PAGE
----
Less than a month after Ireland’s major abortion referendum, another country is considering legalizing the procedure: Argentina. On Wednesday, the lower house of Argentina’s congress will vote whether or not to legalize abortion in the first 14 weeks of pregnancy — a move that would be a major advancement in a region where abortion is typically criminalized.
Below, here’s what you need to know.
What are Argentina’s current abortion laws?
Short answer: It’s illegal. Women who undergo abortions can be jailed for up to four years, or even longer if the procedure was performed at a point when the fetus could have been deemed as viable outside the womb.
It’s not even legal in cases of rape or lethal threat to the mother’s body?
That’s when it’s technically legal. Women who have been raped or would suffer a potentially lethal pregnancy can get an abortion. However, Salil Shetty, the secretary general of Amnesty International, says that even women who could undergo the procedure legally often do not, because it’s difficult to find doctors willing to perform abortions.
“In practice, those exceptions are not actually honored, and what we see is a near total ban on abortions,” Shetty told the New York Times. Each year, according to Argentina’s National Ministry of Health, approximately 500,000 illegal abortions are performed in Argentina.
How did abortion rights end up on the ballot?
Argentina has seen a revitalized feminist movement that dates back to 2015, when 19-year-old Daiana García was killed and found on the side of the road in a burlap sack. Upset over the incident and the country’s high rate of femicide, 40,000 women marched onto Buenos Aires’ Congress, and a collective of women founded the anti-femicide Ni Una Menos movement. Many consider the fight to legalize abortion an outgrowth of a broader women’s rights movement that has grown since 2015.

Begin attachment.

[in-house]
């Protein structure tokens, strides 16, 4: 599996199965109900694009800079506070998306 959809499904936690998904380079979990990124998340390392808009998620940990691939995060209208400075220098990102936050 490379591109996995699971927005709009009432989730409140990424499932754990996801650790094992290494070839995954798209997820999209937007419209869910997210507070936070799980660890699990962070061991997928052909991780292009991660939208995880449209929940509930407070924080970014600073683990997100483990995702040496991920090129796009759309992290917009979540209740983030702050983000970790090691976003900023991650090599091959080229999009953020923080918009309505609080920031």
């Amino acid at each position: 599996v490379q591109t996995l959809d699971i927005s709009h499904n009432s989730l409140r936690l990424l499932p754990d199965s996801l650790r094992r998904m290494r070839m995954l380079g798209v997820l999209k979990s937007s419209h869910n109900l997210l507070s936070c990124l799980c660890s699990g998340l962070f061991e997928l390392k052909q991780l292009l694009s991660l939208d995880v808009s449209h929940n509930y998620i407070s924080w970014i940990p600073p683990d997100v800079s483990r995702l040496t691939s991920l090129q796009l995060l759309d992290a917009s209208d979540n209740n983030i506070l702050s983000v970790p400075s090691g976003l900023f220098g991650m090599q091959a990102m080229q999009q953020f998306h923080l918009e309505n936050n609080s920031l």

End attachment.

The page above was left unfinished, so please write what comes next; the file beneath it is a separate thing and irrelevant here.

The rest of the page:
According to annual polls conducted by Ipsos Public Affairs, public support for abortion rights has surged in the past year. In 2017, 27 percent of those polled said they support a woman’s right to abortion at any point during pregnancy, which jumped up to 39 percent in 2018.
More logistically speaking, President Mauricio Macri, who opposes legalizing abortion, told lawmakers in March that they could take up debate on the issue. He simply told them to “vote their conscience.” And, even though Macri is anti-abortion, he has said that he would not veto the bill if it passed.
Aside from obvious reasons, why would the enactment of this legislation be a big deal?
First of all, Argentina is Pope Francis’s homeland, and the Catholic Church opposes all abortions. Furthermore, very few countries in Latin America allow women to terminate their pregnancy without restrictions. Were Argentina to legalize the procedure, it would join Cuba, Uruguay, Guyana, and some parts of Mexico, according to the Times.
Is it expected to pass?
According to the Economist, the lower house vote is expected to be pretty close. However, even if the measure does pass, it will move on to the senate, where it is expected to be defeated. According to Argentinian gender-equality organization Economía Feminista, only 16 senators have spoken in favor of legalization, while 27 have stated that they are against the measure. Twenty-nine senators have not explicitly stated their stance.
But abortion-rights campaigners are hopeful, even if this measure sees defeat. Sabrina Cartabia, a pro-choice activist, told the Times that the legalization of abortion is “inevitable. The country has moved on.”